September 2, 2014
December 1, 2014


Definition:    A lateral meniscal tear involves a disruption in the lateral fibrocartilage of the knee. There is also an normal variant of the lateral meniscus where the meniscus forms a circle/or disc and is called a discoid meniscus.   There are several different types of tears ranging from longitudinal, horizontal, radial, parrot beak, flap tears, bucket handle and degenerative tears (Figures 1 – 8).
Figure 1 – Bucket Handle Tear       Figure 2 – Degenerative Tear

Bucket Handle Tear Degenerative Tear

Figure 3 – Discoid Meniscus            Figure 4 – Flap Tear

Discoid Meniscus Flap Tear

Figure 5 – Horizontal Tear                Figure 6 – Longitudinal Tear

Horizontal Tear Longitudinal Tear

Figure 7 – Parrot Beak Tear          Figure 8 – Radial Tear

Parrot Beak Tear Radial Tear


Patients may complain of specific lateral-sided or posterolateral knee pain, swelling, giving way, difficulty bending knee, difficulty extending knee, locking, and possibly instability. It may be associated with a pop. Acute tears can occur in all age groups. Degenerative tears are more common in older populations in association with signs of osteoarthritis. The pain is usually made worse with squatting and twisting.
Anatomy of the lateral meniscus:
Variants such as discoid (see above)
The outer/peripheral 1/3 of the meniscus is referred to as the red zone with increased vascularity and probability of healing for repair considerations.1

Figure 9 – Crossection of Meniscus and Red Zone

Injury Mechanism: Can occur from a twisting motion of the knee with the foot planted, or squatting and twisting. May be associated with ACL tears and pivoting.

Differential Diagnoses:   ACL rupture, LCL tear, Pes Anserine Bursitis, Lateral Compartment osteoarthritis (OA), Patellofemoral osteochondrosis/PFPS/PFOA, Biceps femoris strain/tear, Osteochondritis dissecans, iliotibial band friction syndrome.
Assess for an effusion, lateral joint line tenderness. Pain with flexion located in the lateral joint.
Test active and passive range of motion to rule out locking of the knee (block from full extensions) as this can occur with bucket handle tears and are a surgical urgency.
Special tests for Meniscal tests include:

  • McMurray – flexion, valgus and external rotation with opposite hand over joint line. A positive test for meniscal tear includes pain in lateral compartment +- clunk.
  • Thessaly – with patient standing on only the affected leg with knee flexed at 20 degrees, hold the patients hands and have them twist side to side over their knee. A positive test would be reproduction of lateral sided knee pain
  • Ebe’s test – Have patient squat in valgus. A positive test would be pain in the lateral compartment.
  • Appley Grind test – with patient lying prone, flex knee and apply axial pressure into bed along with rotation. A positive test will reproduce lateral-sided pain

Finally it is important to test remaining ligaments and lateral meniscus as there may be associated injuries with other ligaments in conjunction with the medial meniscus tear depending on the mechanism of injury.

Xrays – AP, Lat, WB, Skyline, Tunnel views– may assess for lateral OA, osteochondral defect, patellofemoral OA.
MRI – Very sensitive for picking up tears in the meniscus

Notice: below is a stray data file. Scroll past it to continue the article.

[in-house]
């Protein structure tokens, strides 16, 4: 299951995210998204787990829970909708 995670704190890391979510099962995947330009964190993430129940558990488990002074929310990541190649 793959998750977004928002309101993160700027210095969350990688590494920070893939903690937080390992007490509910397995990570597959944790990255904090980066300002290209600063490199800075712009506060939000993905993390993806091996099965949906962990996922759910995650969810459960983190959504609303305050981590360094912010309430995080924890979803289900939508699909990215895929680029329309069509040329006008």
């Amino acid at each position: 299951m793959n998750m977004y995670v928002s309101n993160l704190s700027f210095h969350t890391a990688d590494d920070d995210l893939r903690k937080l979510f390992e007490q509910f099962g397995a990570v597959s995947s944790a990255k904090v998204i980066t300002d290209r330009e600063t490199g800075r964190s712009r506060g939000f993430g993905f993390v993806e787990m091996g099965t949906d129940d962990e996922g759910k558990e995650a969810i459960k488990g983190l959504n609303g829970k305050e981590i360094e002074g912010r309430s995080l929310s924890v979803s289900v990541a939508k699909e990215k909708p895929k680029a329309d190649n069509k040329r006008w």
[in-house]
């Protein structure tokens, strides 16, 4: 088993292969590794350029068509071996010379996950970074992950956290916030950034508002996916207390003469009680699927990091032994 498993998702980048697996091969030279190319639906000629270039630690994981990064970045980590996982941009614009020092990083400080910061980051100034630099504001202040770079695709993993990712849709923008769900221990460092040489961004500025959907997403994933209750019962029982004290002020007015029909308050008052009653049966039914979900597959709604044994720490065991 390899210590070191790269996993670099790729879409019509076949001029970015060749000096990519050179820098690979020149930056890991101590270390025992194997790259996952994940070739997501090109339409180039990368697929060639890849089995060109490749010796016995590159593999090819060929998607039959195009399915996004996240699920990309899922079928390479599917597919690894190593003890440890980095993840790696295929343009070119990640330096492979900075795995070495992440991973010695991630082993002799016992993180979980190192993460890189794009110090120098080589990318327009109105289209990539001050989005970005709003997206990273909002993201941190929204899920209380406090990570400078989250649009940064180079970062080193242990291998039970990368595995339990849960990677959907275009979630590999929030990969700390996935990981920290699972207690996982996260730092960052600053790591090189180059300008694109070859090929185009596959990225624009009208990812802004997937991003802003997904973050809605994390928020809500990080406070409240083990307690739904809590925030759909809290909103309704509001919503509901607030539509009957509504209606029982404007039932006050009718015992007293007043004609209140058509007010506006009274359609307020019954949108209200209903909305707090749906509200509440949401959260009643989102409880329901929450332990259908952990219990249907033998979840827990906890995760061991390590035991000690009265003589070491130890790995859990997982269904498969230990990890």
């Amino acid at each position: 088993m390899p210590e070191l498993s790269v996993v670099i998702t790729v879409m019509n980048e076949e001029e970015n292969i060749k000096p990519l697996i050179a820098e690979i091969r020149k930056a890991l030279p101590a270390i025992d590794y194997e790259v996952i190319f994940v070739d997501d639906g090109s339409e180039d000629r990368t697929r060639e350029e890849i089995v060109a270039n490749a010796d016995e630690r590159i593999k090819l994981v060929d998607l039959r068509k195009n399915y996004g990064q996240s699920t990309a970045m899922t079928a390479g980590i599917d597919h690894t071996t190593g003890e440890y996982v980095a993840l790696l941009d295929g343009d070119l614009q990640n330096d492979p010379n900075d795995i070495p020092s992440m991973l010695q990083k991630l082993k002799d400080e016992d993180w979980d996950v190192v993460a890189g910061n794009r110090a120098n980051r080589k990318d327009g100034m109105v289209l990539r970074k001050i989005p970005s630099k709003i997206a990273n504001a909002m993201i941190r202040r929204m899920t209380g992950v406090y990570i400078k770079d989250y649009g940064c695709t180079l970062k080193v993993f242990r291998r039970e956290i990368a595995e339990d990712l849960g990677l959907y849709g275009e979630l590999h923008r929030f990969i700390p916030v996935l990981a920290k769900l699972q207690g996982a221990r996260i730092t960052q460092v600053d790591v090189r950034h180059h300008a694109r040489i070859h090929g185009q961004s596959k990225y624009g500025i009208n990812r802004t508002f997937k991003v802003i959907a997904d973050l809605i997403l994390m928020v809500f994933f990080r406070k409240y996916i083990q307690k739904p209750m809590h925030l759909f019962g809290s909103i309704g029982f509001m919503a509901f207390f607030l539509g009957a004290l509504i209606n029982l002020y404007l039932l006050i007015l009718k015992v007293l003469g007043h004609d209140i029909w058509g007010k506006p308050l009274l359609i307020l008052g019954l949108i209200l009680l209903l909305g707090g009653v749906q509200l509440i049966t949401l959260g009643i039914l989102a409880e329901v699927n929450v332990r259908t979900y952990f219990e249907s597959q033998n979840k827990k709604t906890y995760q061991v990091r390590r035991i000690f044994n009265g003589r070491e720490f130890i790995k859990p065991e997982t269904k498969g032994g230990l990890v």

Management is highly dependent on type of tear, pre-existing degeneration in the joint, patient expectations, and patient symptoms (location of symptoms and mechanical symptoms [buckling, catching, locking]).  The question of age is one that has been raised in relation to decision making but is not exclusive of other patient factors.  It is also important given the previously discussed numerous tear types as well as patient factors not to generalize results of studies on meniscal arthroscopy.   However a recent randomized study performed in Finland did question the benefit of menisectomy in patients over the age of 35 compared to patients who had arthroscopy without menisectomy for meniscal tears.4

Conservative Goals: Decrease swelling, decrease pain, improve range of motion.  Avoid repetitive deep squats and twisting.

Physiotherapy, quadriceps activation (straight leg raises, supine knee extensions into bed), icing, knee sleeve/bracing/compression bandage.
Surgical: For acute or unstable meniscal tears – arthroscopy is recommended for either repair, partial or full menisectomy depending on location, type, and extent of tear and patient type.
Surgical repair is more amenable for peripheral longitudinal tears and acute reducible bucket handle tears.2,3

Conservative Treatment Arthroscopic/Surgical
Small asymptomatic tears Peripheral Longitudinal
Degenerative tear/OA in joint Bucket Handle tears
Asymptomatic chronic tears Mechanical symptoms (catching, locking, buckling)


Dr. Neil Dilworth  (November 14, 2014)


1) Fox AJ, Wanivenhaus F, Burge AJ, Warren RF, Rodeo SA. The human meniscus: A review of anatomy, function, injury, and advances in treatment. Clin Anat. 2014 Aug 14. doi: 10.1002/ca.22456.

2) Laible C1, Stein DA, Kiridly DN. Meniscal repair. J Am Acad Orthop Surg. 2013 Apr;21(4):204-13. doi: 10.5435/JAAOS-21-04-204.

3) Miller, M Review of orthopaedics. 5th ed. ed. Philadelphia: Saunders / Elsevier; 2008.

4) Sihvonen R1, Paavola M, Malmivaara A, Itälä A, Joukainen A, Nurmi H, Kalske J, Järvinen TL; Finnish Degenerative Meniscal Lesion Study (FIDELITY) Group.  Arthroscopic partial meniscectomy versus sham surgery for a degenerative meniscal tear. N Engl J Med. 2013 Dec 26;369(26):2515-24. doi: 10.1056/NEJMoa1305189.